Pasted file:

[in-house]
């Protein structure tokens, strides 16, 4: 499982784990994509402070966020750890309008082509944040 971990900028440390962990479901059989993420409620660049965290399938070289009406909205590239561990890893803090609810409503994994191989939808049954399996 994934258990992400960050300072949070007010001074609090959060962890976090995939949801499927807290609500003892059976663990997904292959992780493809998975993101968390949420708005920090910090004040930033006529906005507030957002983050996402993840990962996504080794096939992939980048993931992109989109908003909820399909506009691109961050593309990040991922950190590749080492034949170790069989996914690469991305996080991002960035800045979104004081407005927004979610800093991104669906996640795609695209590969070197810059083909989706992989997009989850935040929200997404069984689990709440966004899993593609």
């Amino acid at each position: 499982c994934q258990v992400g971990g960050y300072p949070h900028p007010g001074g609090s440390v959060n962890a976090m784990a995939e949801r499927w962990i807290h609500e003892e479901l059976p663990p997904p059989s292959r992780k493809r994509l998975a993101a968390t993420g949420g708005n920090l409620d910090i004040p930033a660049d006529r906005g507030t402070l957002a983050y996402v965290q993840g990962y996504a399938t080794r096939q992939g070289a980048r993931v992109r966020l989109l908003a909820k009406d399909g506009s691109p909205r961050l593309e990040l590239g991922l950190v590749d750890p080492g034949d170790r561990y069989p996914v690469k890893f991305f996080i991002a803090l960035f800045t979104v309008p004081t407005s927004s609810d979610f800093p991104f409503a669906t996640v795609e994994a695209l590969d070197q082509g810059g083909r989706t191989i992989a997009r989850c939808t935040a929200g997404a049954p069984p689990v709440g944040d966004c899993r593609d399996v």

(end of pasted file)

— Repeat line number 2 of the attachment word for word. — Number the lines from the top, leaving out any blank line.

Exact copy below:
């Protein structure tokens, strides 16, 4: 499982784990994509402070966020750890309008082509944040 971990900028440390962990479901059989993420409620660049965290399938070289009406909205590239561990890893803090609810409503994994191989939808049954399996 994934258990992400960050300072949070007010001074609090959060962890976090995939949801499927807290609500003892059976663990997904292959992780493809998975993101968390949420708005920090910090004040930033006529906005507030957002983050996402993840990962996504080794096939992939980048993931992109989109908003909820399909506009691109961050593309990040991922950190590749080492034949170790069989996914690469991305996080991002960035800045979104004081407005927004979610800093991104669906996640795609695209590969070197810059083909989706992989997009989850935040929200997404069984689990709440966004899993593609």